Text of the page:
Prior to power sawmills and corporate lumber production, much of the carpenter’s project time was filled with simply making trees into boards. Most illustrations I have found of preindustrial carpenters feature someone hewing, planing, or chiseling with the occasional scene of sawing a board to length or width.
An image is just as much about what is chosen for inclusion as that is left out.
I love to ponder the details of old illustrations and paintings to really see what the artist was trying to show us. These images are no doubt biased in what they choose to show; and for good reason. There is a semiotic tradition in Medieval illustration to choose certain symbols to denote specific trades or historical characters and it should be remembered that the illustrators are not necessarily experts with the trade they are depicting.
Here we have the same carpenter from a previous post dated to around 1414.
The foreground holds a familiar skirted six-board chest with iron hinges and an escutcheon plate around the presumed locking mechanism. Either he is building these or perhaps it holds his tools. Beside it is a nice little cabinet of similar construction. He is working on a simple European bench with through-tenon legs, popular since the later Iron Age. His board is secured simply by four bench dogs.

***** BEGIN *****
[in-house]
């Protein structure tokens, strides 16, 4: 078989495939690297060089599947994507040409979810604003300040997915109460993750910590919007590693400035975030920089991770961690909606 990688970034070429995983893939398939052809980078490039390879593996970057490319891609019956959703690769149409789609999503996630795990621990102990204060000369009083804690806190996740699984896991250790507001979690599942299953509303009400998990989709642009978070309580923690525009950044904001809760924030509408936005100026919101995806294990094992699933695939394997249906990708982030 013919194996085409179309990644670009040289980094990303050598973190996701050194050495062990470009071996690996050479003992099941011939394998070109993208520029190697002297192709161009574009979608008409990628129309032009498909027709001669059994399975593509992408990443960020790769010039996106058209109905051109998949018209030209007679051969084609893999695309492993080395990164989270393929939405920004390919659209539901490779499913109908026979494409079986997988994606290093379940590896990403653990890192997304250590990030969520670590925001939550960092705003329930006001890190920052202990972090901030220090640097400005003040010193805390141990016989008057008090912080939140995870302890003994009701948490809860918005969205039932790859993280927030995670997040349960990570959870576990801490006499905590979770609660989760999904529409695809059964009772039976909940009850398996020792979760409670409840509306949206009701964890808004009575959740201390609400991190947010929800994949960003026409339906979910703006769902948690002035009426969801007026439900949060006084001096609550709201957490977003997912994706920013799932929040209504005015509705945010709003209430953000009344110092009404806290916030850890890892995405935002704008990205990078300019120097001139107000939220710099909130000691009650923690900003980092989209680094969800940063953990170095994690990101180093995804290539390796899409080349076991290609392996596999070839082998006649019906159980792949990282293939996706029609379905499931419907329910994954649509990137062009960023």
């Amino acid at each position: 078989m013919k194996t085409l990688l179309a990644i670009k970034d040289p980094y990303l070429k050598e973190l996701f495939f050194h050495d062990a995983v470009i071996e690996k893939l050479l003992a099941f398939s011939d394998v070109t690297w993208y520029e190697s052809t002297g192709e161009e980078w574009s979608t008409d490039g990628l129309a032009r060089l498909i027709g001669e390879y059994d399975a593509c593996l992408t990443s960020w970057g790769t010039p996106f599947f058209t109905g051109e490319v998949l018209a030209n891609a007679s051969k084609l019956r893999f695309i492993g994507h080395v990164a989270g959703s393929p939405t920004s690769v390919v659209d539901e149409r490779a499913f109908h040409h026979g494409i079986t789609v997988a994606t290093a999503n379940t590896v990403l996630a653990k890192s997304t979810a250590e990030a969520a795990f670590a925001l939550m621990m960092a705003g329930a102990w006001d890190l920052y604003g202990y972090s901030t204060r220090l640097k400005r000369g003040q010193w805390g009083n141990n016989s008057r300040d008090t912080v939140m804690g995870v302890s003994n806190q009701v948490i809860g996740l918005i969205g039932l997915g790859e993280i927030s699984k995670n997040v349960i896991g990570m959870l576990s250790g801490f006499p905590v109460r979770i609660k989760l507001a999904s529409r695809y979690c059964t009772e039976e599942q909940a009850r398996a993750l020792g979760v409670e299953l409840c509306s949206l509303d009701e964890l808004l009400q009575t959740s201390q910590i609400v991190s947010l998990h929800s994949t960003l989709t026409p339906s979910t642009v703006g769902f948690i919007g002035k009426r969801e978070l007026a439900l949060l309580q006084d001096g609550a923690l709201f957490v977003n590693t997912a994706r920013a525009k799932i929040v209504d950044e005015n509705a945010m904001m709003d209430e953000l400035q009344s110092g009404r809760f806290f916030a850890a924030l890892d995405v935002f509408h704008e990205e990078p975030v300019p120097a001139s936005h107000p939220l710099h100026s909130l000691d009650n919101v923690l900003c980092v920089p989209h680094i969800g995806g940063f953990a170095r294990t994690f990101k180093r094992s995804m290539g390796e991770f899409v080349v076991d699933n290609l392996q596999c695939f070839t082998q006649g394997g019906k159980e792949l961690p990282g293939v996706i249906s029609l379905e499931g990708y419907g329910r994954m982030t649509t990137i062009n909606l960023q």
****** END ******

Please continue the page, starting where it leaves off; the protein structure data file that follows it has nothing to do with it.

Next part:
Only four hand tools are shown. The frame saw, plane, chisel, and mallet. No doubt his dividers, straight edge, and winding sticks are in the box.
Just for fun, here’s another carpenter from about a hundred years later hewing a board to size with a bearded broad-axe. The work sits on a pair of saw horses with the typical tenon legs. Also, note the iron dogs used to secure the board to the horses. Living in the era of screw clamps, we don’t use these as much but they are still occasionally found holding boards while being glued like so:
And finally, a late 16th century carpenter cross-cutting a plank. I like this image as it depicts more tools, though in less detail. Chisels, hammers, and a square hang on the wall, a plane sits in the background, and the broad-axe sits on the floor next to the hewing stump. The frame saw hasn’t changed at all. I don’t know if the supprt under the board is unique but it appears to be stepped to hold planks at graduated levels. Pretty nifty if you ask me. And finally, a couple of details about the clothes; I love the sagging stockings and the patched elbow of his shirt. Definitely dressed for work.